A companion to Guillaume de Machaut by Deborah McGrady, Jennifer Bain, Jeanette Patterson

By Deborah McGrady, Jennifer Bain, Jeanette Patterson

Supplying the 1st finished examine of Guillaume de Machaut's great corpus of textual content and track, the 18 essays during this assortment discover the author's engagement with the moral, political, and aesthetic matters of his time. development on interdisciplinary curiosity in Machaut, this assortment broadens dialogue of his paintings by way of exploring overlapping pursuits in his poetry and tune; addressing lesser-studied writings; delivering clean views on lyric, authorial voice, and function; and interesting extra significantly along with his reception via medieval bookmakers, glossy editors, and the tune undefined. the result's a promising map for destiny examine within the box that may be of curiosity to scholars and experts alike.

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As noted above, the I is not a freestanding subject but is fundamentally constituted in relation to other characters. This relational self-definition operates both within a given poem and across Machaut’s compositions,27 as well as between his dits and other, antecedent works, notably the Rose and 25 cf. Lechat’s discussion of the Prologue as the “point d’aboutissement de son œuvre,” “Dire par fiction,” p. 28. 26 Leach, Guillaume de Machaut, pp. 296–98. 27 The most famous instance of which is the revisitation of the scenario of the Jugement dou Roy de Behaingne in the Jugement dou Roy de Navarre, with the I as poet being thrust centre stage in the narrative from his position on the sidelines in the earlier poem.

1 Of all topics in Machaut criticism, that of “the poetic I” has exercised perhaps more fascination than any other over medieval literary scholars. 2 Two significant trends may be noted. 3 Such neglect has been more than redressed in the last quarter-century, not least in the light of Kevin Brownlee’s conclusion as to the diversity of expressive possibilities opened up 1 Ce qu’ay pensé, voulez que je le die, in Poésies lyriques, ed. Chichmaref, p. 646, lines 1–2. The ballade, present in Paris, Bibliothèque de l’Arsenal, 5203 and Pennsylvania, University of Pennsylvania Libraries, Fr.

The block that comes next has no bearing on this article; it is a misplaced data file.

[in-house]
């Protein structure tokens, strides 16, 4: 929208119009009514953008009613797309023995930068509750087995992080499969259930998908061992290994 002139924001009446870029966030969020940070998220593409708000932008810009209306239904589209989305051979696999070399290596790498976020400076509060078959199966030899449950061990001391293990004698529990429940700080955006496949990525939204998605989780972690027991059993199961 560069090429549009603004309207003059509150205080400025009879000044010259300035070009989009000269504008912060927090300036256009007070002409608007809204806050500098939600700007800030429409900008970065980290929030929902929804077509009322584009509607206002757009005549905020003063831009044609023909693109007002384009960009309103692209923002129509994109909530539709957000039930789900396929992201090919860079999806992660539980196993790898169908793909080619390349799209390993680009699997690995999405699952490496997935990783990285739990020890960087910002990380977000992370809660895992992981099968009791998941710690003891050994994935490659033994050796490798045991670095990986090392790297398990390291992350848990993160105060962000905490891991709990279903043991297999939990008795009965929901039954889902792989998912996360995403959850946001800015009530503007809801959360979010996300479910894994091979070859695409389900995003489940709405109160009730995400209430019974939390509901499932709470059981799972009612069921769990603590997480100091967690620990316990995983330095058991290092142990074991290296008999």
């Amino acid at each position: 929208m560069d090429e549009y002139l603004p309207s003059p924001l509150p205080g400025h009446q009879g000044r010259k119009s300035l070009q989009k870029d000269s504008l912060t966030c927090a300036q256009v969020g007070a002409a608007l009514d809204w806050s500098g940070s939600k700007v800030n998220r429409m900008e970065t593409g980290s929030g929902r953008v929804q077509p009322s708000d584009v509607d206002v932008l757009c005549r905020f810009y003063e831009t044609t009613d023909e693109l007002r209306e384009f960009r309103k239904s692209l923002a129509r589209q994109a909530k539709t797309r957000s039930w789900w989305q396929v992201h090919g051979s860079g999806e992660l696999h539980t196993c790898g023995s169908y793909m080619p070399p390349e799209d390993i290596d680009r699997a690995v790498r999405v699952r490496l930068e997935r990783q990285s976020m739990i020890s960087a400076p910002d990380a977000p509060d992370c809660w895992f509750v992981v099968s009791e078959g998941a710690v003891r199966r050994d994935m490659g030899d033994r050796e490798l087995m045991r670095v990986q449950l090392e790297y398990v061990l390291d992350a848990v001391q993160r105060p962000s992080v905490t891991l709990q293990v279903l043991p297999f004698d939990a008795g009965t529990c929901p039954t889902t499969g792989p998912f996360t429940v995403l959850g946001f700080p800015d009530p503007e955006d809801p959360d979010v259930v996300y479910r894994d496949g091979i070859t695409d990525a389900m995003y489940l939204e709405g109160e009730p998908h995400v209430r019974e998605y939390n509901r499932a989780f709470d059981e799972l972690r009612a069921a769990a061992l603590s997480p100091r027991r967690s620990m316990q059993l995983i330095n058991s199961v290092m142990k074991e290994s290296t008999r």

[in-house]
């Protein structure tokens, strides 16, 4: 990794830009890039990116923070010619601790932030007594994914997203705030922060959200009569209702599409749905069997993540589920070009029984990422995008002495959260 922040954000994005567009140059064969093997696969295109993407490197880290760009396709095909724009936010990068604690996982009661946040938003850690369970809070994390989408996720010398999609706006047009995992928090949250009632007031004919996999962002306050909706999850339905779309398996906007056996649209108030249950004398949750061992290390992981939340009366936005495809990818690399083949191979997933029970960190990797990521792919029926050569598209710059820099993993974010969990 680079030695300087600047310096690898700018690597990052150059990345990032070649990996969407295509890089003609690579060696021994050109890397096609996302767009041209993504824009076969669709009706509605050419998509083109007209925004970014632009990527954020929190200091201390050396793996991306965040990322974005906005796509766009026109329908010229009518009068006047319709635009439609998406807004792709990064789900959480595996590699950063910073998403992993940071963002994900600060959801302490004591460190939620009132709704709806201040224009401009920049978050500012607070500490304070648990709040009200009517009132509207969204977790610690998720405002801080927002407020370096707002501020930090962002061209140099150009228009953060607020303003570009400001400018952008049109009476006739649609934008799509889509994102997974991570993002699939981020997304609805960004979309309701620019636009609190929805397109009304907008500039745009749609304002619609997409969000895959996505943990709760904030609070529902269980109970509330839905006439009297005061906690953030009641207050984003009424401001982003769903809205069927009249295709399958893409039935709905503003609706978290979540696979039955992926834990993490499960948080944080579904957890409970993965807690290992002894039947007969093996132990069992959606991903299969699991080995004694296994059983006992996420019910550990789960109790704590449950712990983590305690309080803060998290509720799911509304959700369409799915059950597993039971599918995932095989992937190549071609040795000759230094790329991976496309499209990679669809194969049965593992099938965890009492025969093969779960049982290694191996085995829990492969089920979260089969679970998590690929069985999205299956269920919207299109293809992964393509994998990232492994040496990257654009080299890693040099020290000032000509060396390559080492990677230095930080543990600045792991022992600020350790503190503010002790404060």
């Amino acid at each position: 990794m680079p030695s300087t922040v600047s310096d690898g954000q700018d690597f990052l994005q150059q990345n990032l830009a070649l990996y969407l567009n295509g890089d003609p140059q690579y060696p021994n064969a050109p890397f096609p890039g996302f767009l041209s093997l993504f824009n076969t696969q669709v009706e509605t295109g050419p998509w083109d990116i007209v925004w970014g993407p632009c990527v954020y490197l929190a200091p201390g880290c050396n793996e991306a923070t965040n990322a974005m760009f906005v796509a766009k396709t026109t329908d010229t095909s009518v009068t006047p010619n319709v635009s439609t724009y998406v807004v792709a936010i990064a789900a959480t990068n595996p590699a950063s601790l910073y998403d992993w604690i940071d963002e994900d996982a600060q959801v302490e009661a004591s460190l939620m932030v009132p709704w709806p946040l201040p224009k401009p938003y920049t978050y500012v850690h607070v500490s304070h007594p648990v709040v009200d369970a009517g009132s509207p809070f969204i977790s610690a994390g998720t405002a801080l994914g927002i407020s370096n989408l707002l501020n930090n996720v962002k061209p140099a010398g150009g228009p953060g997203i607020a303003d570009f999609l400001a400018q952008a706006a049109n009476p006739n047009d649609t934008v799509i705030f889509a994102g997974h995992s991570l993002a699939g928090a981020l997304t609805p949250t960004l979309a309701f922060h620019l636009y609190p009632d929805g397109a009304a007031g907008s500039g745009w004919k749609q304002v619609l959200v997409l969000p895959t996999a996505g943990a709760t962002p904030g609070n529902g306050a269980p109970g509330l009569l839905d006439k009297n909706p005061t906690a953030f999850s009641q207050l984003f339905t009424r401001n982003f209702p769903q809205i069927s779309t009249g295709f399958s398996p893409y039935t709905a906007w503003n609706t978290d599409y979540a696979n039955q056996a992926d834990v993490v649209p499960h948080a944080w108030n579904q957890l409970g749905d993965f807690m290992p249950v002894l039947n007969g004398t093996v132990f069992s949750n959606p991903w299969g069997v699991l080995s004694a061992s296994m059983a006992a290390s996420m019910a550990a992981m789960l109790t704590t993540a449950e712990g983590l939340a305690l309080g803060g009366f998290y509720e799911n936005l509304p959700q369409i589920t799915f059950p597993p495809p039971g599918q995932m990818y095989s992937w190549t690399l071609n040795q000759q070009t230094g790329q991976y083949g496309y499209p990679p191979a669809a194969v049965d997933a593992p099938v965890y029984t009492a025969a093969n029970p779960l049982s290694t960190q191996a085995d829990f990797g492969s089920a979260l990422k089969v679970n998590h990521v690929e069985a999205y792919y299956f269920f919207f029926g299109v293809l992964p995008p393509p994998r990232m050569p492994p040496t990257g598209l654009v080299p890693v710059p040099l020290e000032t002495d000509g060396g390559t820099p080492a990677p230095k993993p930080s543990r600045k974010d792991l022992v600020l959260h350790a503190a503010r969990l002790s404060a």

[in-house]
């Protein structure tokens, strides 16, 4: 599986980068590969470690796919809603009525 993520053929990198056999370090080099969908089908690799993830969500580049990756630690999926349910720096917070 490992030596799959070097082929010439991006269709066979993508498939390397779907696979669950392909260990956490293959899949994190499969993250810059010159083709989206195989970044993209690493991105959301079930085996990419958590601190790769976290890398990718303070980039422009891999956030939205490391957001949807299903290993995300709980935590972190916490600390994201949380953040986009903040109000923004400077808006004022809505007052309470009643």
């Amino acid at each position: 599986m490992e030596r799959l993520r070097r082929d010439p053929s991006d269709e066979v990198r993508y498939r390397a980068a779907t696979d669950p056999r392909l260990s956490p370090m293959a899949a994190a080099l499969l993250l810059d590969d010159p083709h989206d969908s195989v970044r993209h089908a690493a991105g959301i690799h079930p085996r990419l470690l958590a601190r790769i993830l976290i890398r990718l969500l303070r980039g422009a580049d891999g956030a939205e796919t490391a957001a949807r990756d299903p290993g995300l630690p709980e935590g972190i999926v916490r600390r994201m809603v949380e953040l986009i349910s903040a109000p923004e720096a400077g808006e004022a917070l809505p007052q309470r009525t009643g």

Colloque-table ronde organisé par l’Université de Reims (Reims, 19–22 avril 1978), eds. by Jacques Chailley et al. (Paris, 1982), pp. 241–52 and including Kevin Brownlee, Poetic Identity in Guillaume de Machaut (Madison, 1984); Jacqueline Cerquiglini, “Un engin si soutil”: Guillaume de Machaut et l’écriture au XIV e siècle (Geneva, 1985); Didier Lechat, “Dire par fiction”: métamorphoses du Je chez Guillaume de Machaut, Jean Froissart et Christine de Pizan (Paris, 2005); Laurence De Looze, PseudoAutobiography in the Fourteenth Century: Juan Riz, Guillaume de Machaut, Jean Froissart, and Geoffrey Chaucer (Gainesville, 1998); Sarah Kay, Place of Thought: The Complexity of One in Late Medieval French Didactic Poetry (Philadelphia, 2007); Deborah McGrady, Controlling Readers: Guillaume de Machaut and his Late Medieval Audience (Toronto, 2006); R.

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